He was half a mile from the end, he'd run 12.5 miles in a little over two hours. The race marshal commiserated about running out of energy and ushered him over to the pavement where a lady in the crowd gave him a jelly baby. I was about to walk past when I found myself turning back. I'm a runner too, I heard myself telling him. Don't give up now, you're half a mile from the finish,. You can do it! You'll regret it so much if you stop now. You can just walk the last bit if you need to. Half a mile? he said, looking up, chewing the jelly baby as the lady smiled at us, is that all? And he grinned and trudged wearily off up the road while the crowd clapped and roared him on.
Something woke up in me then. I heard myself saying to M that I thought I'd like to enter the race next year. Really? said M. I'm thrilled! When we get home I'll find you a 10k to run as part of the training and if that goes well, we'll enter the Half together.
When we got home, he duly looked up 10k races as a step up from the 5k Park Runs I've been doing most Saturdays since the start of August, and entered us both for one at the tail end of December. He is way faster than me, but has said he will run the race by my side egging me on (it will be like the hare encouraging the tortoise). He does the same at the Park Runs and it has made a huge difference to my times, which have improved from over 28 mins to a new PB of 25.12. He's also going to work out a training programme for me.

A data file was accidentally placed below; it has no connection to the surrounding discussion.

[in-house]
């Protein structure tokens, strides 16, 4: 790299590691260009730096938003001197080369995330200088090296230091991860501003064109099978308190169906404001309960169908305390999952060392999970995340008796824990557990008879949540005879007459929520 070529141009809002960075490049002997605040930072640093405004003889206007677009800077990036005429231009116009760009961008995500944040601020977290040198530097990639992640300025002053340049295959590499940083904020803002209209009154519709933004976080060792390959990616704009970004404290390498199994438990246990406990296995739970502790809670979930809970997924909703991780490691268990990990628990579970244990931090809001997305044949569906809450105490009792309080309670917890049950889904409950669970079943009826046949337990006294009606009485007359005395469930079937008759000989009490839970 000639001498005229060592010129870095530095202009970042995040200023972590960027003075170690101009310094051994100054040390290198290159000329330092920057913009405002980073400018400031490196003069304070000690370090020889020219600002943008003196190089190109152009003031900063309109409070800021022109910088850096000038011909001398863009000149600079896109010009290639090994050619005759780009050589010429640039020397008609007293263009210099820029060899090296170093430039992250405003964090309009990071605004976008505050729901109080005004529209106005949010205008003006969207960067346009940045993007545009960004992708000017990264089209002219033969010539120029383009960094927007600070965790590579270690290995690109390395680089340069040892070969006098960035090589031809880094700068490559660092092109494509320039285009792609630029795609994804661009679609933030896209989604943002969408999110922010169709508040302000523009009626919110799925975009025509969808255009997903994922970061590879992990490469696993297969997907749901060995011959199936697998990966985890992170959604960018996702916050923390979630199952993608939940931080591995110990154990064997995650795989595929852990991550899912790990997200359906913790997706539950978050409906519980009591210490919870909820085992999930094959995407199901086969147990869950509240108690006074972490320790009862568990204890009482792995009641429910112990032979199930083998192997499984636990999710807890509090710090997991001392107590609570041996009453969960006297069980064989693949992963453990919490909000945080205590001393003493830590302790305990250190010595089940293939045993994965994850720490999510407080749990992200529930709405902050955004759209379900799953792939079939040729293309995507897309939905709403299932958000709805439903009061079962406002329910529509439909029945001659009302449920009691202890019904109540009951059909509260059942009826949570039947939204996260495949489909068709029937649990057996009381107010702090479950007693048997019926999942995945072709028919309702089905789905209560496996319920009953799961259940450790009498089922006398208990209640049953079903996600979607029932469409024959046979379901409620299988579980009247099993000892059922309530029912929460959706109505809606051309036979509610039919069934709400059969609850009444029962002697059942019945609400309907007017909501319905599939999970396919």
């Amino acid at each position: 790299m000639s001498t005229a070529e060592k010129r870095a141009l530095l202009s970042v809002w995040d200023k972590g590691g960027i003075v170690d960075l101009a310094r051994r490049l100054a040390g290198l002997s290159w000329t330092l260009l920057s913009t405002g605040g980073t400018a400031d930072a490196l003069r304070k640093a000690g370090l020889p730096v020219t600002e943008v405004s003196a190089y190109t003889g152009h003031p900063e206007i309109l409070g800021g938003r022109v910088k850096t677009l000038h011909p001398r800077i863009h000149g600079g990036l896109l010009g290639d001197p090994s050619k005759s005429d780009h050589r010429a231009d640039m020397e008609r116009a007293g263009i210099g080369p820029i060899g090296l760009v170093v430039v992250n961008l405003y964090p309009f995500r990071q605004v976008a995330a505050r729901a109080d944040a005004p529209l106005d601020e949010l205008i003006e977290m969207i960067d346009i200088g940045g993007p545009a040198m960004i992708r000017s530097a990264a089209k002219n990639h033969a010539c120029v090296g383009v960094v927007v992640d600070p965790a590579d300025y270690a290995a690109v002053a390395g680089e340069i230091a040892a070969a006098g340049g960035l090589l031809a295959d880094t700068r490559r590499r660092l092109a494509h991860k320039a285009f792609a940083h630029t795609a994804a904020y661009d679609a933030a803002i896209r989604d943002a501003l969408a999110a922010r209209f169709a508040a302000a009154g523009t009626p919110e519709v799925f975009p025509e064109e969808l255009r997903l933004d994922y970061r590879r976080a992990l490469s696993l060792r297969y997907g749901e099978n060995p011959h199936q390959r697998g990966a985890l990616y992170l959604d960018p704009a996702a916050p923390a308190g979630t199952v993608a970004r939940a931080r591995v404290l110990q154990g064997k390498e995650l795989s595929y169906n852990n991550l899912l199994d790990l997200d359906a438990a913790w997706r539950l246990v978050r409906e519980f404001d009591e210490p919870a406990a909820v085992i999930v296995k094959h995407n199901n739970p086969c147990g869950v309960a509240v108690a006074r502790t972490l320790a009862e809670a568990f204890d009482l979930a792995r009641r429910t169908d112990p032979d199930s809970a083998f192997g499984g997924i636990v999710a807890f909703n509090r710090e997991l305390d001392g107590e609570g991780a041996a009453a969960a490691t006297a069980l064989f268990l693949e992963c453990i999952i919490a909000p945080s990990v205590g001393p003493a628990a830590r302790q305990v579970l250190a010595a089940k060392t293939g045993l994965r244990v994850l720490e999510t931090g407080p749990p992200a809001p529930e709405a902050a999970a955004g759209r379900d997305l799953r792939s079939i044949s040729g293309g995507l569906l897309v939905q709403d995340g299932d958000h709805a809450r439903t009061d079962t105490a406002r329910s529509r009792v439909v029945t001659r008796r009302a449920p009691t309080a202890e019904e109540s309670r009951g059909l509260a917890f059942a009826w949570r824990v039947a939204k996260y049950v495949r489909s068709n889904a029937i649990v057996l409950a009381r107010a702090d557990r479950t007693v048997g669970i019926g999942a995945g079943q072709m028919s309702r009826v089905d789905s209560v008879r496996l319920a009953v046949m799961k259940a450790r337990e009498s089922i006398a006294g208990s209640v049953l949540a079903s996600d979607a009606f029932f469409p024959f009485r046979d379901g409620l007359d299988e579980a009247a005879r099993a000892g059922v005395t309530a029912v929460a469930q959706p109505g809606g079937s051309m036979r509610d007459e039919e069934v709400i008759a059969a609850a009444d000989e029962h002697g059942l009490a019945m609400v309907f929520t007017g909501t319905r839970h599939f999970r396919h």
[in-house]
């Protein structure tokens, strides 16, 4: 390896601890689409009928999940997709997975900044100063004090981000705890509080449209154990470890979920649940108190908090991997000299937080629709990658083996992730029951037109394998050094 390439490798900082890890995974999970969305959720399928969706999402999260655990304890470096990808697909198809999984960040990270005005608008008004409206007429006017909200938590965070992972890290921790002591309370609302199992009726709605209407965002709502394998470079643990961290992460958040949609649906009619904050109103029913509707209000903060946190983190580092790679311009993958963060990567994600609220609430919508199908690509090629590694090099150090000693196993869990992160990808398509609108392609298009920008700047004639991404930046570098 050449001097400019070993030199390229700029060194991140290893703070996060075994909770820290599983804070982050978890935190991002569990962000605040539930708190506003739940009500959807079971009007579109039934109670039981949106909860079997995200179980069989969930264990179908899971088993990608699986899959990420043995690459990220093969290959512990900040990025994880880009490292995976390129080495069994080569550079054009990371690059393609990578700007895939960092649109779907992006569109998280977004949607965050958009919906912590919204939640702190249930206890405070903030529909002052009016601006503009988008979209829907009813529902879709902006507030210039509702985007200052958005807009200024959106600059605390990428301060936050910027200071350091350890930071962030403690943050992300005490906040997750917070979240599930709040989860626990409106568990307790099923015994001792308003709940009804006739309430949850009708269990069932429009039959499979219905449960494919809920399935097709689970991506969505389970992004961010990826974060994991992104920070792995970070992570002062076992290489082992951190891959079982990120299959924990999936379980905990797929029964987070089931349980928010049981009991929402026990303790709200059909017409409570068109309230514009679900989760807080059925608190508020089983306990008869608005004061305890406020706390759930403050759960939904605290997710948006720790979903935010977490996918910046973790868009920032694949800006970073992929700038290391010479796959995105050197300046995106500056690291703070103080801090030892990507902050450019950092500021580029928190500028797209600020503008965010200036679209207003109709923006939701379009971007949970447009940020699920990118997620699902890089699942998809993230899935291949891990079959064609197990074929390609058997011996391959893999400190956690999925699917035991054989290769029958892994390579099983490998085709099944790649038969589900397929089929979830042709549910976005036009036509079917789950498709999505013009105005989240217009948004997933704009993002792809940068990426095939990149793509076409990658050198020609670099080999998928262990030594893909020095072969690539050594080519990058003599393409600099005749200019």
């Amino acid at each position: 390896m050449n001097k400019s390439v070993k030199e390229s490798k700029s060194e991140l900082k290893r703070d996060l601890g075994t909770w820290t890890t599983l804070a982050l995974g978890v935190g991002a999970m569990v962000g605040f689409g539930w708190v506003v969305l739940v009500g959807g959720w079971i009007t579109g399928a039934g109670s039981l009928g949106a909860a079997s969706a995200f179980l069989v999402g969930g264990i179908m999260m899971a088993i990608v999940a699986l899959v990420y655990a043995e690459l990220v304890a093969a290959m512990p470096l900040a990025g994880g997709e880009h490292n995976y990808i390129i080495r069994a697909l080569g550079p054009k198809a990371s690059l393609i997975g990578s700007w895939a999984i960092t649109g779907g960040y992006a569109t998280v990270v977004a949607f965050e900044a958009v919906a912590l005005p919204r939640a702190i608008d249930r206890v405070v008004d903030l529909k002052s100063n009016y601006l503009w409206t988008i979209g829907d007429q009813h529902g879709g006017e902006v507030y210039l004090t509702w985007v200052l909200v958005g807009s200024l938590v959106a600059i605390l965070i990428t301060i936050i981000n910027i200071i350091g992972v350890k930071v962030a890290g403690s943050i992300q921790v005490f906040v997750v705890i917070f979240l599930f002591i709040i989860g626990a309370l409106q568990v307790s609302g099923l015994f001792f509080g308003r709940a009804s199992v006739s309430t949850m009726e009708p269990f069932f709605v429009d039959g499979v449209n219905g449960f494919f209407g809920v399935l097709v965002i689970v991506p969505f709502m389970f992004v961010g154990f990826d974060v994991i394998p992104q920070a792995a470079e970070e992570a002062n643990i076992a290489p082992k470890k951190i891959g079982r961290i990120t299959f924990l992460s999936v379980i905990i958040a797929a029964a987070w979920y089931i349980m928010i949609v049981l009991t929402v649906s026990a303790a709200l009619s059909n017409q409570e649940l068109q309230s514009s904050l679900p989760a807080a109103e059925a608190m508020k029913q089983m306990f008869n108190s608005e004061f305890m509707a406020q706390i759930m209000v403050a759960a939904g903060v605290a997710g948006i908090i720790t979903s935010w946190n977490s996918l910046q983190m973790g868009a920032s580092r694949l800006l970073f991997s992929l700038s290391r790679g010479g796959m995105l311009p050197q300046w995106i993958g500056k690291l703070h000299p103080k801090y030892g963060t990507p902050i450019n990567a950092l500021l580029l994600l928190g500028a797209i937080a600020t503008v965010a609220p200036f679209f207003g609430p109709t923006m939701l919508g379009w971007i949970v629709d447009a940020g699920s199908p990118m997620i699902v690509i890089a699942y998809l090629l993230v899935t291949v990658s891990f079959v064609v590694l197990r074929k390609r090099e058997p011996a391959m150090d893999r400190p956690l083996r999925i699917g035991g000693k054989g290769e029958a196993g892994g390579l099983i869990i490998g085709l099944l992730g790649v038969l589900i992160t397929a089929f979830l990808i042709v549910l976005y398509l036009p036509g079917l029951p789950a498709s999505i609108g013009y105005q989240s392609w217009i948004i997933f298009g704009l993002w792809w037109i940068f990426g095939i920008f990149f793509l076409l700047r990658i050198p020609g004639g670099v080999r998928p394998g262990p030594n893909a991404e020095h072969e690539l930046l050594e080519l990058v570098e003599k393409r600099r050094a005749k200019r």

It's funny how one simple decision like that changes everything. Normally, having run 5k yesterday I wouldn't run again today, or if I did I'd just do a mile, but today I feel different: I have a competitive focus again, something to aim for. So I took the dogs out this morning on our 5k loop along the lanes and back through the fields. I had my GPS on and produced the best time for that route I've yet done. I felt sick at the end and a bit wobbly, but it soon went.
Six miles doesn't sound like much perhaps, but it's enough of a goal for me for this year. If it goes well I will be doubling it plus an extra mile to do the half marathon. I can already feel the thrill of excitement at the thought of having access to competitions again, and that framework of getting up and out in all weathers, which I (believe it or not) enjoy.
In the end the time of runs isn't as important as doing them, as being able to tell yourself you've done it. That alone is a good enough reason to get out there and start running. By the time you've added in the health benefits, the not needing to watch what you eat, the sweating out of toxins, the relaxation and stress-busting nature of it, the improved strength in your muscles, the camaraderie of being in a race (or Park Run) with others, the feeling of your lungs working properly and the wonderfully clear, clean sensation you get afterwards when you've showered and are warm and dry. Well, there's nothing like it, and even better it's free and only requires a decent pair of running shoes. All you need to do is start, like I did, running for a few minutes and walking for a few, then running again. Before you know it you've run half a mile without stopping, then a mile, then three, and then a Park Run is in your sights and you'll be off.
Have I convinced you yet? :o)